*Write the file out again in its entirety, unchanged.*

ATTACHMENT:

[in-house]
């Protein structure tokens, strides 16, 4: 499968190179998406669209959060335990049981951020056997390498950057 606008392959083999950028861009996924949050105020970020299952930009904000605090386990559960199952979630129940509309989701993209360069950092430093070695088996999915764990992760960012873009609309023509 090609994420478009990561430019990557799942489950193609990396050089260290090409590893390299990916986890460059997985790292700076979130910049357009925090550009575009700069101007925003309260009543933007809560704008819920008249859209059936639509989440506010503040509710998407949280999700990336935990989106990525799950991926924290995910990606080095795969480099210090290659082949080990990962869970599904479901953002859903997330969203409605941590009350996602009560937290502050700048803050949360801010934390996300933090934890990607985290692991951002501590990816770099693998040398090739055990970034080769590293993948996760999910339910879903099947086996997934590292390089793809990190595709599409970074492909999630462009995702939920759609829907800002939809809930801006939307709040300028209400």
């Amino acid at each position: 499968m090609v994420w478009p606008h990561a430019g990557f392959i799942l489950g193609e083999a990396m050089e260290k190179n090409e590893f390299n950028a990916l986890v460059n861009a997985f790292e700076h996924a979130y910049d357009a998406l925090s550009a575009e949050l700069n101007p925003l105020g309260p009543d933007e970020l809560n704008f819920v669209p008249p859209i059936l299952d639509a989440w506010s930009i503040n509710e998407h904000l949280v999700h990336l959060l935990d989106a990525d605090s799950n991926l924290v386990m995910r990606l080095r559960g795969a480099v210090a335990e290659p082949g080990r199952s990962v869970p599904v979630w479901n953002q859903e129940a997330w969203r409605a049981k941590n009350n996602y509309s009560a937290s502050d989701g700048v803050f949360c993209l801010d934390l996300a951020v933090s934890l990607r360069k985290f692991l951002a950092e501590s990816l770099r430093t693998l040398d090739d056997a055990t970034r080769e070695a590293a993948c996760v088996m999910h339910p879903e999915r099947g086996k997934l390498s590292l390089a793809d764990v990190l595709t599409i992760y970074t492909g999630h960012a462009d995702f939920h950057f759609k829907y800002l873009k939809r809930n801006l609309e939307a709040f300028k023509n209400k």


[in-house]
């Protein structure tokens, strides 16, 4: 499968190179998406669209959060335990049981951020056997390498950057 606008392959083999950028861009996924949050105020970020299952930009904000605090386990559960199952979630129940509309989701993209360069950092430093070695088996999915764990992760960012873009609309023509 090609994420478009990561430019990557799942489950193609990396050089260290090409590893390299990916986890460059997985790292700076979130910049357009925090550009575009700069101007925003309260009543933007809560704008819920008249859209059936639509989440506010503040509710998407949280999700990336935990989106990525799950991926924290995910990606080095795969480099210090290659082949080990990962869970599904479901953002859903997330969203409605941590009350996602009560937290502050700048803050949360801010934390996300933090934890990607985290692991951002501590990816770099693998040398090739055990970034080769590293993948996760999910339910879903099947086996997934590292390089793809990190595709599409970074492909999630462009995702939920759609829907800002939809809930801006939307709040300028209400």
């Amino acid at each position: 499968m090609v994420w478009p606008h990561a430019g990557f392959i799942l489950g193609e083999a990396m050089e260290k190179n090409e590893f390299n950028a990916l986890v460059n861009a997985f790292e700076h996924a979130y910049d357009a998406l925090s550009a575009e949050l700069n101007p925003l105020g309260p009543d933007e970020l809560n704008f819920v669209p008249p859209i059936l299952d639509a989440w506010s930009i503040n509710e998407h904000l949280v999700h990336l959060l935990d989106a990525d605090s799950n991926l924290v386990m995910r990606l080095r559960g795969a480099v210090a335990e290659p082949g080990r199952s990962v869970p599904v979630w479901n953002q859903e129940a997330w969203r409605a049981k941590n009350n996602y509309s009560a937290s502050d989701g700048v803050f949360c993209l801010d934390l996300a951020v933090s934890l990607r360069k985290f692991l951002a950092e501590s990816l770099r430093t693998l040398d090739d056997a055990t970034r080769e070695a590293a993948c996760v088996m999910h339910p879903e999915r099947g086996k997934l390498s590292l390089a793809d764990v990190l595709t599409i992760y970074t492909g999630h960012a462009d995702f939920h950057f759609k829907y800002l873009k939809r809930n801006l609309e939307a709040f300028k023509n209400k």